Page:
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Axial Member Compression

Axial Member Compression

Axial Member Compression

(OP)
I'm designing a welded connection for an axially loaded member.  A solid reference that I'm using says "in the design of welds connecting tension or compression members, the welds should be at least as strong as the members they connect"

I think that means that if the tensile capacity of my member is 100 k then the capacity of my connection should be 100 k.  Others at my workplace think that the connection should be designed for the calculated load in the member and that the sentence above just means that the weld MATERIAL (ie. Fy & Fu) must be as strong as the base metal.

What are other people doing?  Are you guys designing connections that develop the full capacity of the connected members??

RE: Axial Member Compression

Acoording with my knowing your workplace have the reason your have to design the welds take in consideration the stress.

RE: Axial Member Compression

Adam,
By far this is not the standard, but what I do is when slenderness controls I design a weld, especially in a low seismic zone or for small wind forces, what I do is design for 1.5 to 2 times the actual load.
When the stength of a member controls, I design for the capacity of the member.
HTH

RE: Axial Member Compression

Adam,
For all seismic design the philosophy is to design your structure to behave inelastically during the earthquake but not fall down.  To do this, codes are written to force you to design elements that can easily go into an inelastic deformation (such as a brace member, a beam in bending, etc.) for the required seismic response load.  For elements that tend to be more brittle (such as connections) that cannot become inelastic without a quick failure, the code compels you to design to a higher load.

The AISC required connections in concentric braces, for example, to meet the SMALLER of three forces:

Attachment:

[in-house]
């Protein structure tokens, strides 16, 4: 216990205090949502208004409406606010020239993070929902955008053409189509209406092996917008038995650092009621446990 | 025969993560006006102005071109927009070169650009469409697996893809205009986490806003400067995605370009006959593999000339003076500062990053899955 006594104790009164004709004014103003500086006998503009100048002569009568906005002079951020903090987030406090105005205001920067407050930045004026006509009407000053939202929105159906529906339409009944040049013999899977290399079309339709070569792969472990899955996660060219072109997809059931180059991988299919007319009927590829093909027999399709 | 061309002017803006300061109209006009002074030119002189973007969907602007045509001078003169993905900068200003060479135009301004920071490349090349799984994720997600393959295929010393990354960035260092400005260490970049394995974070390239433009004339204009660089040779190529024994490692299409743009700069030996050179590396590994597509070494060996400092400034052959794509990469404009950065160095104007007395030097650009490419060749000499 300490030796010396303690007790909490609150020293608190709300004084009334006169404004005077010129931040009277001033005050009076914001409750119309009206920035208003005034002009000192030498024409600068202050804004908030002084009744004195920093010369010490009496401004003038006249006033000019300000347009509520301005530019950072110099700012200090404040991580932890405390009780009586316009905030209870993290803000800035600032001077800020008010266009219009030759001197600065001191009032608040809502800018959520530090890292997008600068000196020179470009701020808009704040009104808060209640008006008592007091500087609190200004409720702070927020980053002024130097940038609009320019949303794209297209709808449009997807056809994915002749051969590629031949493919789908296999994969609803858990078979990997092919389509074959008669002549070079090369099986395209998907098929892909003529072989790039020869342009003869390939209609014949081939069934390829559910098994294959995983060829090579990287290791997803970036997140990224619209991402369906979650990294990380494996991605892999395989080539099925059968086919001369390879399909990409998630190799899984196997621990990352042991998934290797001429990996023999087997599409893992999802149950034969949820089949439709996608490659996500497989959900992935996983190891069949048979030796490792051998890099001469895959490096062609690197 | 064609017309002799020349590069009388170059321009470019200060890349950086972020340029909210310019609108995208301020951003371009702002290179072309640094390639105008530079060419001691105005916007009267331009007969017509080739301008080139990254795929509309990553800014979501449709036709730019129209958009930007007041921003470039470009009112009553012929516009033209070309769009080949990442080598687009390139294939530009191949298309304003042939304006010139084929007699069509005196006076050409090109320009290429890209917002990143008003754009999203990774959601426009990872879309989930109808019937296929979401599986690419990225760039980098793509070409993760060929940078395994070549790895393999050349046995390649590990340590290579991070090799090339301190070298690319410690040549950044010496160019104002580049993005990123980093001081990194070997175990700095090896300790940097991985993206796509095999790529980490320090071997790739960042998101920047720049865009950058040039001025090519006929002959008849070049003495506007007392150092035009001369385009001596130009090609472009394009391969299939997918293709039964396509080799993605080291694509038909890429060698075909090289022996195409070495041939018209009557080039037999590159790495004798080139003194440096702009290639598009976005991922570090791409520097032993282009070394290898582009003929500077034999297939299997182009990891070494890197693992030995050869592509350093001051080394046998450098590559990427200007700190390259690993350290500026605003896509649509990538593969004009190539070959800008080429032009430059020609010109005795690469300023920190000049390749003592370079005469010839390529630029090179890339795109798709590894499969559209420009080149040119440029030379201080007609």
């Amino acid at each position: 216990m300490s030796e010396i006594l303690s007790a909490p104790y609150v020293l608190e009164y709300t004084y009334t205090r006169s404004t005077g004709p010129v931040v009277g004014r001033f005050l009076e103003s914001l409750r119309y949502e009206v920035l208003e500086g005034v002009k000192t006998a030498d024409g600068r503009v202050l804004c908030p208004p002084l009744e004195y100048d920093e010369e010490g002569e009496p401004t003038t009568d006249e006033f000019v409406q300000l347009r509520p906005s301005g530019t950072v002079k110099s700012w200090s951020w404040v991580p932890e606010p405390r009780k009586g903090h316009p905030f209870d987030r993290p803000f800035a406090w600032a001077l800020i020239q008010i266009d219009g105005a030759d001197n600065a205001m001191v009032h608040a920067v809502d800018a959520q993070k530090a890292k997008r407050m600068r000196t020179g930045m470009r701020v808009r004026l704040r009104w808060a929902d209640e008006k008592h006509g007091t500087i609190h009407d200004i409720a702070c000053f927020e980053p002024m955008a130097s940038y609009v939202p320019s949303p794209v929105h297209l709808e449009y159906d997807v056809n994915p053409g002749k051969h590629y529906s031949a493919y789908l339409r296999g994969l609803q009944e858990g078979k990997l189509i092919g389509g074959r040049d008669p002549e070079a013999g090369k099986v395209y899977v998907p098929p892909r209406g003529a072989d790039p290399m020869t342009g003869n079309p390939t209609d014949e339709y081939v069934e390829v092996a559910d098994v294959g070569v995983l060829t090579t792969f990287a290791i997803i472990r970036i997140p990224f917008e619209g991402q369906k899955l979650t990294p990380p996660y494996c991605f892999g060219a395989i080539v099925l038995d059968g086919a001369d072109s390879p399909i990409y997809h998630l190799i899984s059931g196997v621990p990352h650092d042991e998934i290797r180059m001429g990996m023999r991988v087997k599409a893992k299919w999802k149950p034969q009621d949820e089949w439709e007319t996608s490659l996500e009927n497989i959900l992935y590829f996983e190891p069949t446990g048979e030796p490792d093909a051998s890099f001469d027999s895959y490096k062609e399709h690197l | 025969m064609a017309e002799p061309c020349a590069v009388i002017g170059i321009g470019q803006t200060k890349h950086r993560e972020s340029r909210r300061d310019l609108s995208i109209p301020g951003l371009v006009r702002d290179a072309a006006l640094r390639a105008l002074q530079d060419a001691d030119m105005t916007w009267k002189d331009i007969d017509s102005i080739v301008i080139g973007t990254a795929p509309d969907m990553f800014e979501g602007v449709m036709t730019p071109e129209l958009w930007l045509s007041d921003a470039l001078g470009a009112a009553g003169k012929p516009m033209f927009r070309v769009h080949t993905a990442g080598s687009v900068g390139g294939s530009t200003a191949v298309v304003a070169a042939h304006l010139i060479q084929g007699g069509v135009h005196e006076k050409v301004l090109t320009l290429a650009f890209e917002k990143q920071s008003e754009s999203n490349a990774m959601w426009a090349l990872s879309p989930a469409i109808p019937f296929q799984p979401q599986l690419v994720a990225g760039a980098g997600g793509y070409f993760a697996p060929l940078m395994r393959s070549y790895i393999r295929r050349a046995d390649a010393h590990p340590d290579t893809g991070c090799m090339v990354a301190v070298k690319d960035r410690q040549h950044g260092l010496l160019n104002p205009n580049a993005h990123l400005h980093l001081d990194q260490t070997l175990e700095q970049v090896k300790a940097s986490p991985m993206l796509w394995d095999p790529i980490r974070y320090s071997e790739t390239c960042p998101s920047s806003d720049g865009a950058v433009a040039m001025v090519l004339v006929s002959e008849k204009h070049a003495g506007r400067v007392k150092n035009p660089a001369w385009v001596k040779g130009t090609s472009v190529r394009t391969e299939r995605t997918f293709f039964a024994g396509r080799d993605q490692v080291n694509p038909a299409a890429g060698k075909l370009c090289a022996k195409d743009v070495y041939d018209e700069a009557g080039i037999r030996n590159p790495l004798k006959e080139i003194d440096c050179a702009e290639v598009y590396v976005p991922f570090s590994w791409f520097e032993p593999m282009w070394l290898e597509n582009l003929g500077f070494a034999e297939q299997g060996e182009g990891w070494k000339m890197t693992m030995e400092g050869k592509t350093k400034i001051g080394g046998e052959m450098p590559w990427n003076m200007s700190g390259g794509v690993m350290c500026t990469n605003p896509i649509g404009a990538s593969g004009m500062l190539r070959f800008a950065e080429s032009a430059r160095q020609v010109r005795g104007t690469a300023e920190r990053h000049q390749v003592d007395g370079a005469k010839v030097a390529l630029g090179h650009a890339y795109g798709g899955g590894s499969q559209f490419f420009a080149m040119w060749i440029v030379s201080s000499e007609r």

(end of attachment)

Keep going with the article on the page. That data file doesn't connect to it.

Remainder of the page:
1.  The full tensile capacity of the brace.
2.  The seismic load multiplied by a seismic force amplification factor.
3.  The maximum force that can be dragged into the brace or connection (for example - a brace may be able to take 100 kips of load but the floor diaphragm may only be able to drag 80 kips into the brace before it fails.  Therefore you only need to design to the 80 kip limit).

The concept of designing the welds to at least the same level of the member strength would, in my opinion, make sense only with the inclusion of the three items above.  For non-seismic wind designs, I would think you could simply design for the actual load.

RE: Axial Member Compression

AdamP - Are you welding a splice?  If so, I would say that the weld must be equally as strong as the section.  If you are welding a beam to a column (or similar) I would say the connection does not need to be as strong as the column.

Say your welding a W8 strut to a W14x455 column, I wouldnt think the capacity of the weld needs to be that of the 14X455.

RE: Axial Member Compression

The two criteria stand somewhere and in my opinion it is the enforceable code which must say how to proceed, what, as JAE elaborates, can mean other cases as well.

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